Of the many instruments that Suzuki has designed, the Analapos is the one he continues to return to in order to further explore the possibilities of the echo. Originally designed in the 1970s, and modelled after a spring reverb, it is based on the design of a child’s toy telephone made by joining two tin cans together with a string, in this case connecting two large metal cylinders by a fifteen-foot spring wire. The Analapos is a cheeky response to the musical zeitgeist of that period; its humour extends to its name, a portmanteau of analog and postmodern. As Suzuki explains, “New technology was developing for music, where the echo became a futuristic thing during that time period.” But his personal interest stemmed from his interest in the natural world. “I used to play with echoes in mountains, then I invented the Analapos.” It is amusing to think that this simple instrument resembling a children’s toy competes effortlessly with complicated electronics designed to add special effects to disco and progressive rock, and that its very acoustic qualities draw from the sublime characteristics of the natural world.
Suzuki has one Analapos that he holds horizontally like an alpine horn to sing through, and a pair that are suspended vertically by a stand, so he can drum on the cylinder lids and the seven-foot spring suspended between them. The metal spring in between the two cylinders amplifies Suzuki’s voice and percussive hits to the cylinders, creating a rich and beguiling reverberation. To witness Suzuki in performance on the Analapos is to witness the way natural reverberation alters sound.
Through performance, Suzuki’s explorations concentrate on the acoustic properties of sound making. It is as if he is bringing nature into the hall—the simple resonance of two stones; percussion that sounds like a rainstorm; echoes like those heard on a valley floor. Suzuki, even at seventy years old, brings attention back to his interests as a child. In conversation he talks about his enjoyment of landscape, from watching from the window of his hilltop birth home in Pyongyang, North Korea to his afternoons spent in his house at Lake Biwa in Japan. “After it finished raining, the water flowed through the garden and I was always watching,” he recalls, “hearing and watching.”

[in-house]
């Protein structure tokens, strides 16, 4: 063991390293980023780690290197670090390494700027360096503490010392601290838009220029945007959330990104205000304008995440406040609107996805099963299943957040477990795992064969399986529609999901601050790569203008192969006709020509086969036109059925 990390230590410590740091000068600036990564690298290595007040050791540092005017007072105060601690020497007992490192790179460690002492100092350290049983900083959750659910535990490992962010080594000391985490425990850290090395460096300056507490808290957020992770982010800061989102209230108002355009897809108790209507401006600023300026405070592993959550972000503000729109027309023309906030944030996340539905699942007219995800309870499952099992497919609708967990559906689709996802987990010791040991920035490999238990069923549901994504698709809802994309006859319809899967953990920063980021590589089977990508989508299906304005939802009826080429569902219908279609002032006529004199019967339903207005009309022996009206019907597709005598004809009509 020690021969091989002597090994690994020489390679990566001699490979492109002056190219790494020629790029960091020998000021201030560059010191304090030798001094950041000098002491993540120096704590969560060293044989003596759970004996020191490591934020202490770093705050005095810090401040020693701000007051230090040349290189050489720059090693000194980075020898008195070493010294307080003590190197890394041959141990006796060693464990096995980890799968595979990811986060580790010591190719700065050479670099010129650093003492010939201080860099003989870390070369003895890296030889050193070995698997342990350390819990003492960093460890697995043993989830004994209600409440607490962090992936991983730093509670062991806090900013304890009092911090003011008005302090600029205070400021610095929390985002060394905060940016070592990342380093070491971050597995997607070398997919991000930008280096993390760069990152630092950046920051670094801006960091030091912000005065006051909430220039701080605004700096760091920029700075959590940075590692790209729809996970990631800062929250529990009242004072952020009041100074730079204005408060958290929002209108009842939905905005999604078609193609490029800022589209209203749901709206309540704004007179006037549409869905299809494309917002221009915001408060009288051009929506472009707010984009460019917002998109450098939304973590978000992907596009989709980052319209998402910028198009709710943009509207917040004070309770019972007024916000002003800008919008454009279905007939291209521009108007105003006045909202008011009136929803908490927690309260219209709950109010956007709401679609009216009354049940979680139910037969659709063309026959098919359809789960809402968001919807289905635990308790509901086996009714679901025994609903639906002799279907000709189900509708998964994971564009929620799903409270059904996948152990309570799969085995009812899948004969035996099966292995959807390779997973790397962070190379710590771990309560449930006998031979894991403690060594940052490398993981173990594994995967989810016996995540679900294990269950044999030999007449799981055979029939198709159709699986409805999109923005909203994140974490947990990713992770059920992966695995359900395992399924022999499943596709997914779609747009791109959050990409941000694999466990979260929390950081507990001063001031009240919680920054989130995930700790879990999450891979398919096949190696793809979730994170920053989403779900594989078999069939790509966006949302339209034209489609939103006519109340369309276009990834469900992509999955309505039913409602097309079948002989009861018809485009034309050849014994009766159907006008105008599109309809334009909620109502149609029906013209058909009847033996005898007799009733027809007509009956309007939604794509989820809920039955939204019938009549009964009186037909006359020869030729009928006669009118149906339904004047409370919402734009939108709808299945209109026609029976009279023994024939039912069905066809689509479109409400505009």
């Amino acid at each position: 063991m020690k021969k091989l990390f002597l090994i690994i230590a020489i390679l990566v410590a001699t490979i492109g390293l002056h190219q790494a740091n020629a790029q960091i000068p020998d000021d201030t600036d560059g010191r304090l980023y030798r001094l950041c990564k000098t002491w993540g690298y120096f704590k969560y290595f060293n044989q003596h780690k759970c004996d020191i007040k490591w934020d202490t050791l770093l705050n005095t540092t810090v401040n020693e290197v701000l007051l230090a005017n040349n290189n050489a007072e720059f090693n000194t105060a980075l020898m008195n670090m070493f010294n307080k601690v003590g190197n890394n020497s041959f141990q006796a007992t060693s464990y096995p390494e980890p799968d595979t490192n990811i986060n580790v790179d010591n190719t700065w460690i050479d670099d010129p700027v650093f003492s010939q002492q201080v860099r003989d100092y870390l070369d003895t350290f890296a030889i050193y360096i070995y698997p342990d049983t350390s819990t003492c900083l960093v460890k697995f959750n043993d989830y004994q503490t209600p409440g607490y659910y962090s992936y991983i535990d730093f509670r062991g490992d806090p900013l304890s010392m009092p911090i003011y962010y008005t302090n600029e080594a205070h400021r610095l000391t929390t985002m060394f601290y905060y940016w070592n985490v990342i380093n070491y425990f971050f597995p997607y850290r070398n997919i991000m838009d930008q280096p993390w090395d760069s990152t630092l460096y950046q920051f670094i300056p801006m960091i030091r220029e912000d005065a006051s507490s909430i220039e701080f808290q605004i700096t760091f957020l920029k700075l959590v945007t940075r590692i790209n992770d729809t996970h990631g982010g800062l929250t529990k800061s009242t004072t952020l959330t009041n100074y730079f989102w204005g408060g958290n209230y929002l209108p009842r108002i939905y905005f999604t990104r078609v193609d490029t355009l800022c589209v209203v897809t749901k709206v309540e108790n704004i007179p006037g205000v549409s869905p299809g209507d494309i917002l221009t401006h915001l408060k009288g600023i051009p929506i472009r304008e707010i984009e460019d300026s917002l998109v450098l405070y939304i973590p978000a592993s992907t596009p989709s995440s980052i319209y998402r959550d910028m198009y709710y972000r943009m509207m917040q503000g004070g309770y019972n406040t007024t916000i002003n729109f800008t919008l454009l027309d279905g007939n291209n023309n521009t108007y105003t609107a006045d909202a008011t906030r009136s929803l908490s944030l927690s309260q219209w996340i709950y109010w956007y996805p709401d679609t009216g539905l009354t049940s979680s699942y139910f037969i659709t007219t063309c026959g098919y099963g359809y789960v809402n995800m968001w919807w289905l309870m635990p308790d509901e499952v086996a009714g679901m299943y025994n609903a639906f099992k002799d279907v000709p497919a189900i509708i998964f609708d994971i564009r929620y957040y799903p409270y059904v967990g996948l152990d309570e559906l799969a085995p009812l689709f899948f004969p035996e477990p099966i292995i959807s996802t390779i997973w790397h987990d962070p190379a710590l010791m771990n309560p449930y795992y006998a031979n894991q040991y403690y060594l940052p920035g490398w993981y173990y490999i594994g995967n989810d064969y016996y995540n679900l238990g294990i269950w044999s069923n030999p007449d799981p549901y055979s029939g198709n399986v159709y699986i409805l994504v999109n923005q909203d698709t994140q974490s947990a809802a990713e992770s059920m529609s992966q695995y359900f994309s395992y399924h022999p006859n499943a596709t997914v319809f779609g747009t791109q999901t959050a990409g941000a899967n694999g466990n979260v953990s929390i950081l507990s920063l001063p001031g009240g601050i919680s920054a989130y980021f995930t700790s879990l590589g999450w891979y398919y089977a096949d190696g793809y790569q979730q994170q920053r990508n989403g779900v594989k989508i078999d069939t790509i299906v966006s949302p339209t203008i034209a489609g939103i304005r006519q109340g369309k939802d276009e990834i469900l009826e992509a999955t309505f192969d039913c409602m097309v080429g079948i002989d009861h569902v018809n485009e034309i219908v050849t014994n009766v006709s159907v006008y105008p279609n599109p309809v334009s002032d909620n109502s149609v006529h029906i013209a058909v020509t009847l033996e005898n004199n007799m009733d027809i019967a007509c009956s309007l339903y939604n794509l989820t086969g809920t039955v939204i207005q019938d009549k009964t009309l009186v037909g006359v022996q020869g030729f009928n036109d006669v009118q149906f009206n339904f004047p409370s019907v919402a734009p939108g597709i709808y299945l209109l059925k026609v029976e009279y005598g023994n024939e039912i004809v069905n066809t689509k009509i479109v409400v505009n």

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Charlotte Posenenske (1930-1985)

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The works of Charlotte Posenenske (Wiesbaden, 1930-Frankfurt am Main, 1985) consist of series in an unlimited edition. According to a number 0f rules, they can be made and repeated – also by others – and combined with each other. With her radical and ‘democratic’ ideas about material, production and authorship, Charlotte Posenenske influenced and shaped conceptual and minimalist art of the sixties.

Minimalist series

Charlotte Posenenske began as a painter, but she felt limited by the flat surface and soon moved on to creating spatial works. The forms of Series B (1967) are hung as reliefs on the wall, but also placed as objects in the spatial environment. This is followed in 1968 by Series D and Series DW, whose format and shape are reminiscent of ventilation shafts.

Participation

Although Charlotte Posenenske did not consider herself to be a political artist, she had a clear and strong vision of societal relations, which in her view had to be rational, concrete, accessible and democratic. With her work she wanted to set a standard for this: the materials which she used like cardboard and steel are cheap, the works are sold for a fixed low price and the assembly and installation of her modular systems can be done by ‘everyone’: buyers, exhibition makers, and even the public. Posenenske’s social engagement is also expressed through the installations she created in public spaces, such as airports, train stations, conference rooms and on the street.

Contemporary artists and Posenenske

Disappointed in the social scope of art, Charlotte Posenenske left the art world in 1968 to study sociology. Her work and views remain however points of reference for younger generations of artists. The text above comes from the Museum Kroller Muller site. This Museum has a retrospective exhibition on Posenenske until the 15th of September